Project: ACR DASHBOARD • 2013 • Role: UX Lead
Automatic Content Recognition or ACR powered the interactive episodes of shows like Anderson Cooper 360, NBA Tonight and Big Bang Theory broadcast on CNN, TBS or TNT networks.
In order to ensure that all systems were ready, several internal servers monitored the applications and streams. A single engineer was responsible for processing and monitoring every show, using a spreadsheet and email. He was pretty stressed out.
I served as a UX Lead on this project, managing a UX Designer and coordinating between our team, product and engineering.
The project took about 1 month.
At the kick-off, our client presented a detailed explanation of how each system of application monitoring worked. He then presented his desired interface and asked if we could simply apply a nice skin to it.
I asked why this was his desired layout and he replied, “That’s the way we’ve always done it.” He wanted a grid because traditional TV engineers and executives were accustomed to looking at the day as a grid. While this domain knowledge was useful, I dug a little deeper, and learned that the real underlying need was to understand “Is the team going to be working late tonight due to errors or dependencies that need to be resolved before airtime?”
While the current system of red and green checks was simple enough to understand, it didn’t communicate the true nuance of the situation such as urgency or cascading dependencies.
In the earliest wireframe, a three column layout cascaded from left to right allowing the user to toggle networks and then display impacted episodes. The broadcasts requiring the most attention were automatically sorted to the top, by severity (critical checks). In the third column, the problematic server or incomplete steps were ordered in sequence of dependency. Completed steps were presented in green to confirm readiness.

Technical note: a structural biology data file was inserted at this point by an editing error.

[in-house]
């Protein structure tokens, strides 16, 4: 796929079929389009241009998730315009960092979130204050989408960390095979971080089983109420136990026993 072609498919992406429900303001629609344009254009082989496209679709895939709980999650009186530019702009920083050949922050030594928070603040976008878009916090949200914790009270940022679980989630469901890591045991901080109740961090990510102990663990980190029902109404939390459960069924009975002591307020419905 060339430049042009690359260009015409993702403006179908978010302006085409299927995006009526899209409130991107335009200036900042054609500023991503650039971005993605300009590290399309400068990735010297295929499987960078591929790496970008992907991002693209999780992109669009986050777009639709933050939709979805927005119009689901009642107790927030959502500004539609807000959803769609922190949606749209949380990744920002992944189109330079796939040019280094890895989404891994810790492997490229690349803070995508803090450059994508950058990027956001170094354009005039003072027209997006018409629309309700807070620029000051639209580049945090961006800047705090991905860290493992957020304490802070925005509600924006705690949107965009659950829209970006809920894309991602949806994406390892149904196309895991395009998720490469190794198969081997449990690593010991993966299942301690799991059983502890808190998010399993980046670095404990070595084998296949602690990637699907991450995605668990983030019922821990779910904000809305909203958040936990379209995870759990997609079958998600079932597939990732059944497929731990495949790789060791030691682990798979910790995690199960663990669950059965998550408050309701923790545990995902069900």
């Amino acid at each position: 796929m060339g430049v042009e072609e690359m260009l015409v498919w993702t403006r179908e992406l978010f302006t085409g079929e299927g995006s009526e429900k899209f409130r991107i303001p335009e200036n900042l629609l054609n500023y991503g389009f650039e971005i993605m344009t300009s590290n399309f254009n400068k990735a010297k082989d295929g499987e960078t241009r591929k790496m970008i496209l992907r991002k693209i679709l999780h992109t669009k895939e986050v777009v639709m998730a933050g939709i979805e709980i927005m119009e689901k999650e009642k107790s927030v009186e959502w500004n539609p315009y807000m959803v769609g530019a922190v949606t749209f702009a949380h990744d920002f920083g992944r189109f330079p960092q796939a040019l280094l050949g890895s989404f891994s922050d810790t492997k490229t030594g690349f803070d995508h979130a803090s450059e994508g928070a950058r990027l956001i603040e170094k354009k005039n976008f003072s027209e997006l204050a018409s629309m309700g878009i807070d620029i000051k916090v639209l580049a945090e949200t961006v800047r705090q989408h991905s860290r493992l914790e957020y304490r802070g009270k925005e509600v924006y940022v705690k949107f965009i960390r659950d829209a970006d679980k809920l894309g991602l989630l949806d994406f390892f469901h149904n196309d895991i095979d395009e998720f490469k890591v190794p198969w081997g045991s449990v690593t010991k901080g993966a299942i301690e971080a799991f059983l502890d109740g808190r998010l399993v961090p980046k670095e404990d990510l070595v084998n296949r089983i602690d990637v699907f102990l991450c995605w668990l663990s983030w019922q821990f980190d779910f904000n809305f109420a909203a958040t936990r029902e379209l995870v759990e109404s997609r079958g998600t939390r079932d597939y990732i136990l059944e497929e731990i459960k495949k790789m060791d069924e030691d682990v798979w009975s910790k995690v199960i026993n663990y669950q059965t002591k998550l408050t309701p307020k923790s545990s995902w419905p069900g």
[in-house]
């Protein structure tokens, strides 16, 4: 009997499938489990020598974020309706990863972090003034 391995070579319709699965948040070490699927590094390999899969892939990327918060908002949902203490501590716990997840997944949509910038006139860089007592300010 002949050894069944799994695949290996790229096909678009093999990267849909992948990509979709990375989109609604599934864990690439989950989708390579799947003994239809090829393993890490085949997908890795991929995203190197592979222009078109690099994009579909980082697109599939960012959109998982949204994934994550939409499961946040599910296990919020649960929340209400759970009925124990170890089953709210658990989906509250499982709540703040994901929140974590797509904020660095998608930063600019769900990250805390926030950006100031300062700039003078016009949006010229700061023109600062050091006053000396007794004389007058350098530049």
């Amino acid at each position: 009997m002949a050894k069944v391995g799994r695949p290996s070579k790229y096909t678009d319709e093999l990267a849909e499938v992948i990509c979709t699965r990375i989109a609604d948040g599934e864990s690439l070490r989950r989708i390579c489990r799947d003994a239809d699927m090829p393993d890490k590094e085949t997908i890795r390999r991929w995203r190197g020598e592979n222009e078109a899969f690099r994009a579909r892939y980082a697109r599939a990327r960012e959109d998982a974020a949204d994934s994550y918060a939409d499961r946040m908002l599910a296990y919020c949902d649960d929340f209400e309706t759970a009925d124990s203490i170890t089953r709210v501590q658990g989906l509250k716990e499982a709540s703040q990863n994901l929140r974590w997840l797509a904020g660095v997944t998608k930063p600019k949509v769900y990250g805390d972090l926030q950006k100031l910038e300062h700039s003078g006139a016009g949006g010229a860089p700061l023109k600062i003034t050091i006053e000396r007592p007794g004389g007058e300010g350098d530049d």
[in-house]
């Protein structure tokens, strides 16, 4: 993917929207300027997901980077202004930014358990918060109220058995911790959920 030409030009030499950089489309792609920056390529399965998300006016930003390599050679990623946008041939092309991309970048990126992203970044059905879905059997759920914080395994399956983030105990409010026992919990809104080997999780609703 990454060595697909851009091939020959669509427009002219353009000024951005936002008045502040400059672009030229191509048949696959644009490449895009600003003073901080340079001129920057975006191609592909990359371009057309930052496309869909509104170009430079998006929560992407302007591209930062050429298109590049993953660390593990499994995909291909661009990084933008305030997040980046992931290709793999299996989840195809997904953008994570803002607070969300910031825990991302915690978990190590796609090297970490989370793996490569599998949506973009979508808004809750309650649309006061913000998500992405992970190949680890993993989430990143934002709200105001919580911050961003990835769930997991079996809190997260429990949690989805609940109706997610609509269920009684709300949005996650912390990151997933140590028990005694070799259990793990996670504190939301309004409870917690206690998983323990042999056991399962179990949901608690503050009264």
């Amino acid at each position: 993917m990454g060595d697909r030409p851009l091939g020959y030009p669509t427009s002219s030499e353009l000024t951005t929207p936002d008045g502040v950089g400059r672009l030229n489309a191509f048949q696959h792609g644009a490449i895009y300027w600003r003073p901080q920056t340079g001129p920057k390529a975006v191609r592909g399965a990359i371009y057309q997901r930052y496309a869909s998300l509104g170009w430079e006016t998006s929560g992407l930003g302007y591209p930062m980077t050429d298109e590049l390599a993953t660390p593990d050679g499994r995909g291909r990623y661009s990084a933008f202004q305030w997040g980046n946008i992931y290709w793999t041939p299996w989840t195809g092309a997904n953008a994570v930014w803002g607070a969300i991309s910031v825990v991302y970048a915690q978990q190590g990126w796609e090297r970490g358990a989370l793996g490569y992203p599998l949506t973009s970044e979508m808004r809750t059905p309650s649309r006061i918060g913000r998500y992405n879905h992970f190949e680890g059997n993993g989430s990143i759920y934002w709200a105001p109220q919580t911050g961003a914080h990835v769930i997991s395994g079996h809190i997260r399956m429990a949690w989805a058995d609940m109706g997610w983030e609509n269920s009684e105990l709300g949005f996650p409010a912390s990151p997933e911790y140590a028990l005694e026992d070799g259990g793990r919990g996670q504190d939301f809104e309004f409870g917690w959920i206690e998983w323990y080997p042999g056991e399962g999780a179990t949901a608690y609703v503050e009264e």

We included a status bar of the servers at the top of the screen. Notes or data log was added to enable the responsible engineer to quickly see any useful context related to the server status. Rather than cluttering the task list, the visibility of the notes could be toggled on or off.
As we refined the designs, we experimented with a stop-light (red, yellow, green) metaphor and began removing unnecessary alerts or repetitive data. We explored copywriting that was dynamic and reflected the current state.
Working with the engineers who would use the tool, we shifted the Program status categories from “Critical” and “Non-Critical” to “Needs Attention” and “In Progress.” The distinction is subtle, however, we wanted the top level view to reflect the number of shows that needed attention while individually displaying critical issues within each show.
In the final iteration, we displayed clear articulation of the engineer’s original problem — what was the scope of work for upcoming interactive episodes. While they might have many items that needed their attention, only a subset were truly critical. In the example above, multiple shows airing soon had service issues that needed to be resolved. Other episodes might also need attention, but those problems would be considered minor as determined by the engineers, even if their air dates were closer.
Our engineering team and stakeholders worked with us to confirm that the logic made sense and would enable the responsible parties to understand the urgency of preparing interactive episodes. They complimented the experience for its clarity and organization.